Flash floods drench Northeast
Rain collapses 2 N.J. bridges
SPARTA, N.J., Aug. 12 — As much as a foot of rain fell in parts of the Northeast on Saturday, turning creeks into rivers, flooding roads, business and homes and collapsing at least two bridges in northern New Jersey.
Flash flood watches were posted for much of New Jersey and parts of Pennsylvania, Maryland, Delaware, New York and Connecticut, the National Weather Service said.
A state of emergency was declared in Sparta, where eight to 10 inches of rain fell in just a few hours. Residents had to be evacuated from homes there and in nearby Ogdensburg and Lake Hopatcong, and police were scrambling to answer calls about people stranded on submerged cars and in homes in flooded neighborhoods.
The National Guard sent trucks and troops to help emergency officials reach flooded areas. Bridges in Jefferson Township and in Ogdensburg had collapsed, officials said.
At least 10,000 lost power in the region, officials said.
In Narrowsburg, N.Y., the 15-member volunteer fire department performed its first water rescue, reaching a woman whose house was cut off by rising waters.
"A woman was apparently struck by lightning," said Assistant Chief Michael Hector. "The road going to her house was flooded over so we had to take a small rescue boat over a swollen creek ... carry her out on a backboard, and bring her back on the boat to the ambulance." The creek is usually so small it doesn’t even have a name, he said.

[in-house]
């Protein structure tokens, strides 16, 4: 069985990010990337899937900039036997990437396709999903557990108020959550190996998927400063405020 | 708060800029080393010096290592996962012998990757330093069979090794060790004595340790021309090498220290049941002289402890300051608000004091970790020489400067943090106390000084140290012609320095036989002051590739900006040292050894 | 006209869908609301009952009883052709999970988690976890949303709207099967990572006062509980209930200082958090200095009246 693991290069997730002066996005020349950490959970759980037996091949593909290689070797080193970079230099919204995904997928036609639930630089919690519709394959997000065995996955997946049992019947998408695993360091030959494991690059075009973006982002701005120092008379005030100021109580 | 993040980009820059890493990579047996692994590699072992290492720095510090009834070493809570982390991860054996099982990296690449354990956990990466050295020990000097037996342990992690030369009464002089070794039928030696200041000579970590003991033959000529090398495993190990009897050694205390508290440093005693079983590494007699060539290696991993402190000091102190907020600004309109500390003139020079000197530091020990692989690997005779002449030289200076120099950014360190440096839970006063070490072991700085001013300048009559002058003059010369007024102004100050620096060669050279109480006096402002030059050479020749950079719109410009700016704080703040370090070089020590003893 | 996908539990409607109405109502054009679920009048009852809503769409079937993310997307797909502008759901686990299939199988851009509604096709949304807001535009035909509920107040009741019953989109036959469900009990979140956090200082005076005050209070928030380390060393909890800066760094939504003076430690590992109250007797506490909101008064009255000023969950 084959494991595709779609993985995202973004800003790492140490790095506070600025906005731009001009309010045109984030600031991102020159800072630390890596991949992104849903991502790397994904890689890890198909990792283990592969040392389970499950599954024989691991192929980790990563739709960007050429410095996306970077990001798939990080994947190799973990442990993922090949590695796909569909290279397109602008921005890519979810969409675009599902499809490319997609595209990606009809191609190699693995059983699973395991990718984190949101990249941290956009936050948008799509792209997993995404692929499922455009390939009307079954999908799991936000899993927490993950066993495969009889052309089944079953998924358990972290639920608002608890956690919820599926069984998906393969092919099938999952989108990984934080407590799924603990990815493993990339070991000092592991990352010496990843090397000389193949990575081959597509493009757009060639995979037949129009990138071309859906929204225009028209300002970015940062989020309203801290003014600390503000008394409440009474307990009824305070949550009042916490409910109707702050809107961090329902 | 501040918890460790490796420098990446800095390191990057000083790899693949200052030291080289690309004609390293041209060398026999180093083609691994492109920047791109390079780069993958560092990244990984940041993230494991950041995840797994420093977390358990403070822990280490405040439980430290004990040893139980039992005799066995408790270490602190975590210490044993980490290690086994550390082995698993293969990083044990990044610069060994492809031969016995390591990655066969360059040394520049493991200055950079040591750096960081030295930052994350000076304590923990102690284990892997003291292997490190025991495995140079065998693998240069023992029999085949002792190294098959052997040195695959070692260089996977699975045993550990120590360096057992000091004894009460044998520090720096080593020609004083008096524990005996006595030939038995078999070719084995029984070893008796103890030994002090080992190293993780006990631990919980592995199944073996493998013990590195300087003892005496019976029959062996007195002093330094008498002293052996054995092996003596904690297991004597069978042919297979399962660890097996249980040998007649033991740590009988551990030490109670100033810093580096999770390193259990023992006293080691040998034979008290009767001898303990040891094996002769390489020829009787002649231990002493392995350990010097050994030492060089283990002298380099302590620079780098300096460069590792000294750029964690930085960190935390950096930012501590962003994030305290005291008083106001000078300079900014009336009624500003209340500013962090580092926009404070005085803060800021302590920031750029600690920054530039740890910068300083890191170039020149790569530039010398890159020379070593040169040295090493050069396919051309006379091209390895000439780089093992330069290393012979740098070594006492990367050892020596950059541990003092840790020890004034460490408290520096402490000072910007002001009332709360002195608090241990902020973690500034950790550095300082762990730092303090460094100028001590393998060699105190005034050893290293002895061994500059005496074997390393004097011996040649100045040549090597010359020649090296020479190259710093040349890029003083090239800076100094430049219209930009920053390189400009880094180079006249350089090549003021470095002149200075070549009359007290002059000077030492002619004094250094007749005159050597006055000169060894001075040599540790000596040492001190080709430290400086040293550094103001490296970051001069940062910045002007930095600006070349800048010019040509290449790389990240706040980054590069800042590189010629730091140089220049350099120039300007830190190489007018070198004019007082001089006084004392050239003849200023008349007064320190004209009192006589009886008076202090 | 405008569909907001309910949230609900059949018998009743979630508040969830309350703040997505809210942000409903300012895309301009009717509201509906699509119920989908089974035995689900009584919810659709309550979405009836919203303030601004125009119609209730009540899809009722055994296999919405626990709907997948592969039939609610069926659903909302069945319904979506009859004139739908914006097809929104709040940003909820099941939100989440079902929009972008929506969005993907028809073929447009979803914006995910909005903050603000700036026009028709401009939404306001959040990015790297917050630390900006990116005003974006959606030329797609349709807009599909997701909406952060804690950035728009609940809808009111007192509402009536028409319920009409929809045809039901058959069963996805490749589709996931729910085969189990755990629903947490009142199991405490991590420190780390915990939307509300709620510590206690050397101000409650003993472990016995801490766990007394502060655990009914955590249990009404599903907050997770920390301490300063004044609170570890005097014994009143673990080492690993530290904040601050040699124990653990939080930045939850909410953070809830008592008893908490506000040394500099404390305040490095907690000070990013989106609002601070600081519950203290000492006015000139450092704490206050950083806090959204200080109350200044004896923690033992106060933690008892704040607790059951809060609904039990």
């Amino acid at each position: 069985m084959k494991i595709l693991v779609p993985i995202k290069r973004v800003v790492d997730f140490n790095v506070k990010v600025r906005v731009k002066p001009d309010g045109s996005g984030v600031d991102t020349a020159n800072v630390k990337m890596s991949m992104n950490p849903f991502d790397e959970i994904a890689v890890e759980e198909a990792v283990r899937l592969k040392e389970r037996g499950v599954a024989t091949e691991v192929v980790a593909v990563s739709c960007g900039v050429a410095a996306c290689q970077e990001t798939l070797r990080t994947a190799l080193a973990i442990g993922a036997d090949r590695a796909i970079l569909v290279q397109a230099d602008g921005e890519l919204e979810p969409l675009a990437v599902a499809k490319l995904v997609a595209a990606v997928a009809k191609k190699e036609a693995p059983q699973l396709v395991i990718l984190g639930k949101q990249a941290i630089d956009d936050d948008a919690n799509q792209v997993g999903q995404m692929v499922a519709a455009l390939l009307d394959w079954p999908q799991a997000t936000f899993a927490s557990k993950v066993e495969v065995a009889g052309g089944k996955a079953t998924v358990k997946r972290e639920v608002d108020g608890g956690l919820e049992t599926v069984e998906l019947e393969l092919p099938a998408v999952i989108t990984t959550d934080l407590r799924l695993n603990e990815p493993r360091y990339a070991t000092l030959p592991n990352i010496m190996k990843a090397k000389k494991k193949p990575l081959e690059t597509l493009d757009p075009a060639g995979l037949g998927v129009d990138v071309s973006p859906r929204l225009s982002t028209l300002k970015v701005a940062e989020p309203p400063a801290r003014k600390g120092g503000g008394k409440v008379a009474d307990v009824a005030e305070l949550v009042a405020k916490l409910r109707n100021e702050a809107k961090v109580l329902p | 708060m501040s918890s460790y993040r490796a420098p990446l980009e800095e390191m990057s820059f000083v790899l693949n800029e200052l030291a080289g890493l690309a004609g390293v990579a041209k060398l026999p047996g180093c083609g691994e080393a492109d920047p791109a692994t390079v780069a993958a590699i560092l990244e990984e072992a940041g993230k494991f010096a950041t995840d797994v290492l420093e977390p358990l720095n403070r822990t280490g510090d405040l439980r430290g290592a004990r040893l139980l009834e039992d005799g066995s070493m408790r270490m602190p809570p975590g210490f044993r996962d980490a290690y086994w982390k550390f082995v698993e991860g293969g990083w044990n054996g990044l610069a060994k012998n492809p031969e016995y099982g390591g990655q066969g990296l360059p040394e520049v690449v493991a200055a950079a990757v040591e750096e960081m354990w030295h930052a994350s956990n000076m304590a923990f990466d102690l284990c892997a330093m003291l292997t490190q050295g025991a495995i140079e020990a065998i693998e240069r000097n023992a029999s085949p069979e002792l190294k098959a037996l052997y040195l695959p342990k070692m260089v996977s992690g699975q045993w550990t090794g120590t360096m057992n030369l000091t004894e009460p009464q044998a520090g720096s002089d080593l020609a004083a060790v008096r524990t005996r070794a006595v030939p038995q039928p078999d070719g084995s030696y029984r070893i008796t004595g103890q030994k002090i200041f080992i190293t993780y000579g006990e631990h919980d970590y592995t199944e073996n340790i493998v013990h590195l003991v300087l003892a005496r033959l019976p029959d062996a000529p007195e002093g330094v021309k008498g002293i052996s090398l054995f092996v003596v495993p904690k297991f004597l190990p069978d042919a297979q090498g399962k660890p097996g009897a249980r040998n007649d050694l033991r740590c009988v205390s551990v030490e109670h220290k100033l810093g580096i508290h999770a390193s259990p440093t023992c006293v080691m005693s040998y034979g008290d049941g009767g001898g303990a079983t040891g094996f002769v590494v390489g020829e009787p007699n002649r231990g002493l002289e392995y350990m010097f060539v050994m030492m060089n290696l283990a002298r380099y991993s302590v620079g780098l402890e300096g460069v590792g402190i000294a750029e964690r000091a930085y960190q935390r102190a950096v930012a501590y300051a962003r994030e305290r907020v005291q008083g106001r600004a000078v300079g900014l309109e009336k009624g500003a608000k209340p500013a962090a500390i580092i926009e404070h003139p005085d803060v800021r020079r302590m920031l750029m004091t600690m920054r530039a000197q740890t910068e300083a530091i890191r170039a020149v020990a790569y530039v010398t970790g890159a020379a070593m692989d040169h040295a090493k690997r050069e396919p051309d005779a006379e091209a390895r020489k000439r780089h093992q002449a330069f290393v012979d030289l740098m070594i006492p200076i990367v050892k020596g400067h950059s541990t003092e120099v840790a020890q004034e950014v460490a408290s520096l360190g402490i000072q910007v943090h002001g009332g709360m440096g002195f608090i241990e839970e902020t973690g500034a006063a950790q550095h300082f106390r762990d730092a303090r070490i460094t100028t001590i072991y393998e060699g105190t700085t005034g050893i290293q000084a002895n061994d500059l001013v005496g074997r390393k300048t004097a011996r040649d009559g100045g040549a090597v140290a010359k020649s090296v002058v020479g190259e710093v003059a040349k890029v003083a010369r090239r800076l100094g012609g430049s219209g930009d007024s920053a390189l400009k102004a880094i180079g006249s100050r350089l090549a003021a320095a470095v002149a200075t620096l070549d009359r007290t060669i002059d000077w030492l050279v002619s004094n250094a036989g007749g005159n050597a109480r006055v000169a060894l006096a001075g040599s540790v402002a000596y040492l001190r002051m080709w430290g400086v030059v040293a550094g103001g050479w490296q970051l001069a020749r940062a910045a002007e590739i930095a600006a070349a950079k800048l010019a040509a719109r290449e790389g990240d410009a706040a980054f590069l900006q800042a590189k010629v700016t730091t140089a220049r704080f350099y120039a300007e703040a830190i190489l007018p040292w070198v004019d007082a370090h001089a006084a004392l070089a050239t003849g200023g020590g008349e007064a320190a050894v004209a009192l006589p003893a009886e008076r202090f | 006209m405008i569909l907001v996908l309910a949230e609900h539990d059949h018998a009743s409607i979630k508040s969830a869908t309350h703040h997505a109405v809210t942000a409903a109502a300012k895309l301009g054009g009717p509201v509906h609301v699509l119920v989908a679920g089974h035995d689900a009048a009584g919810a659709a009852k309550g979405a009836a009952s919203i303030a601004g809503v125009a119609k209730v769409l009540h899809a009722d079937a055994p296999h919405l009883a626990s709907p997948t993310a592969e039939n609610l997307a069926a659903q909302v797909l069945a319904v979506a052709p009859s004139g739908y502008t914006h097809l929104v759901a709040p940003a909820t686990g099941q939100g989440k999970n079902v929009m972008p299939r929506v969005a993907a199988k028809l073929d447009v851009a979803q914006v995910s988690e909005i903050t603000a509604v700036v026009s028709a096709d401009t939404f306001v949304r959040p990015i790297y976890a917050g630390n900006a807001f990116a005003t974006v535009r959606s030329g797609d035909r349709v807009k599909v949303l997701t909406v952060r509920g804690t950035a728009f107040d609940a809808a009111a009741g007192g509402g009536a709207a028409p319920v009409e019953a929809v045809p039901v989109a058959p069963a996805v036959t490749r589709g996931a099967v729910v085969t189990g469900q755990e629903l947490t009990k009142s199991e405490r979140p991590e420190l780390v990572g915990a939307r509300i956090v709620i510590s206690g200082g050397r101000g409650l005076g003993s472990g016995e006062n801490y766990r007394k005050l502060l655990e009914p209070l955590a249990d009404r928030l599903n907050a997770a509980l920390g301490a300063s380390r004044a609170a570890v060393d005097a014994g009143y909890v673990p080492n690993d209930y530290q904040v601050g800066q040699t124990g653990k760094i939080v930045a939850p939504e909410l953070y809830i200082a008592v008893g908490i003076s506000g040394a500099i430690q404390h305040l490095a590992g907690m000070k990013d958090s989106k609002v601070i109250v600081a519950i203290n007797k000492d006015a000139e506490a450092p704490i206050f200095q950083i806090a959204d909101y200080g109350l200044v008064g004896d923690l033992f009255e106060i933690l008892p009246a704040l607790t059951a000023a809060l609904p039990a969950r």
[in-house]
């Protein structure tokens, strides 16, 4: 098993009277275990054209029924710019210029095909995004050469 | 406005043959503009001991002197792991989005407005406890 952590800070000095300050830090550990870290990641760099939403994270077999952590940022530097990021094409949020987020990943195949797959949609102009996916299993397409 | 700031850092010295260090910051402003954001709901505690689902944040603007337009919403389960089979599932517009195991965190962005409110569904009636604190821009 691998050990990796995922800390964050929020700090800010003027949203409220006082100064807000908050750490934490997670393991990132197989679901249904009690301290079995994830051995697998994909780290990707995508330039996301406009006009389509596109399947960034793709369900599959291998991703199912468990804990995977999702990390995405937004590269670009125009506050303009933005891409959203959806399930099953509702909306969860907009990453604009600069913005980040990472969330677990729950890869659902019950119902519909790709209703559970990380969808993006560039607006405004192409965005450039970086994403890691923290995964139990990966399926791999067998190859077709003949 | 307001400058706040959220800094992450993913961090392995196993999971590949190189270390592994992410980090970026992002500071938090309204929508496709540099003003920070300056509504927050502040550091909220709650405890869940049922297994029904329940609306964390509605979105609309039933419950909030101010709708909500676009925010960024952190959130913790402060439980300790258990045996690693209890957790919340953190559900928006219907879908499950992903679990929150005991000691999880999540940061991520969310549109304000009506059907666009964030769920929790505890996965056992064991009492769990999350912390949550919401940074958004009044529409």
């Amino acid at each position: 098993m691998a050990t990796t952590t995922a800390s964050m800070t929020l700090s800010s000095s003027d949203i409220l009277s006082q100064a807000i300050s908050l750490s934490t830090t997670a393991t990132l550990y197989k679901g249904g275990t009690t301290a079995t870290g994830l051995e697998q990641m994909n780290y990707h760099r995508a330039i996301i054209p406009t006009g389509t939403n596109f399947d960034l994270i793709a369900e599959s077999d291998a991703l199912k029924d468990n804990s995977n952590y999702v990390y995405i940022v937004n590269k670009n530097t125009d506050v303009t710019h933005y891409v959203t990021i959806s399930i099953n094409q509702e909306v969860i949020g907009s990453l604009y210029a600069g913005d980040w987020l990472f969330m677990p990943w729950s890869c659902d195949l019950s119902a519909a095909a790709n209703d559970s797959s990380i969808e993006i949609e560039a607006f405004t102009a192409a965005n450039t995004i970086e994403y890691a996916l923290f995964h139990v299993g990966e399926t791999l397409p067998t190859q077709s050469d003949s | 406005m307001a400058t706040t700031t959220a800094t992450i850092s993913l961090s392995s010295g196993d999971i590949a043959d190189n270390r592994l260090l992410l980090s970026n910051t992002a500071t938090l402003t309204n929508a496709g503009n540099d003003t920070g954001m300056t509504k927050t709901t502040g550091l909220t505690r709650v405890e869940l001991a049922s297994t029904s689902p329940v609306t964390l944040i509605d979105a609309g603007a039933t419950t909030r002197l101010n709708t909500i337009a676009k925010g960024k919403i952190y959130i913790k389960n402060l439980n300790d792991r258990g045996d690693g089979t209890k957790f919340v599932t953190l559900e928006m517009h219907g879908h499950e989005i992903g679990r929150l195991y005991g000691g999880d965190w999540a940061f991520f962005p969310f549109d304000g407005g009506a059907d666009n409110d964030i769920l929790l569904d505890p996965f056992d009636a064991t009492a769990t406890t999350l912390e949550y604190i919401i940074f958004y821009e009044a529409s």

The National Weather Service said as much as six inches of rain fell in surrounding Sullivan County, about 60 miles northwest of New York City. Other fire departments in the area were busy barricading roads closed by flooding and mudslides.
On Max Yasgur’s farm, of 1969 Woodstock fame, car after car headed to a political rally dubbed "Greenstock" on Saturday got bogged down in the thick mud.
A police car and three ambulance were caught in flash flooding in Stratford, Conn., where 8 inches of rain fell Saturday.
"It was a freakish storm," said Town Manager Mark Barnhart said. "The force of the water was quite awesome. I can’t describe it. You have it picking up large objects. An ambulance was swept sideways by the current."
Homeowners and business-owners bailed floodwater from their homes and stores, Saturday while officials investigated whether a recently-installed pump system designed to prevent flooding had done its job.
The owners of Natalie’s Antiques on Main Street said they weren’t sure if insurance would cover the tens of thousands of dollars in damage done by several feet of water in their shop.
"This is all I’ve worked for," owner Natalie Fisher said. "This is my retirement money."
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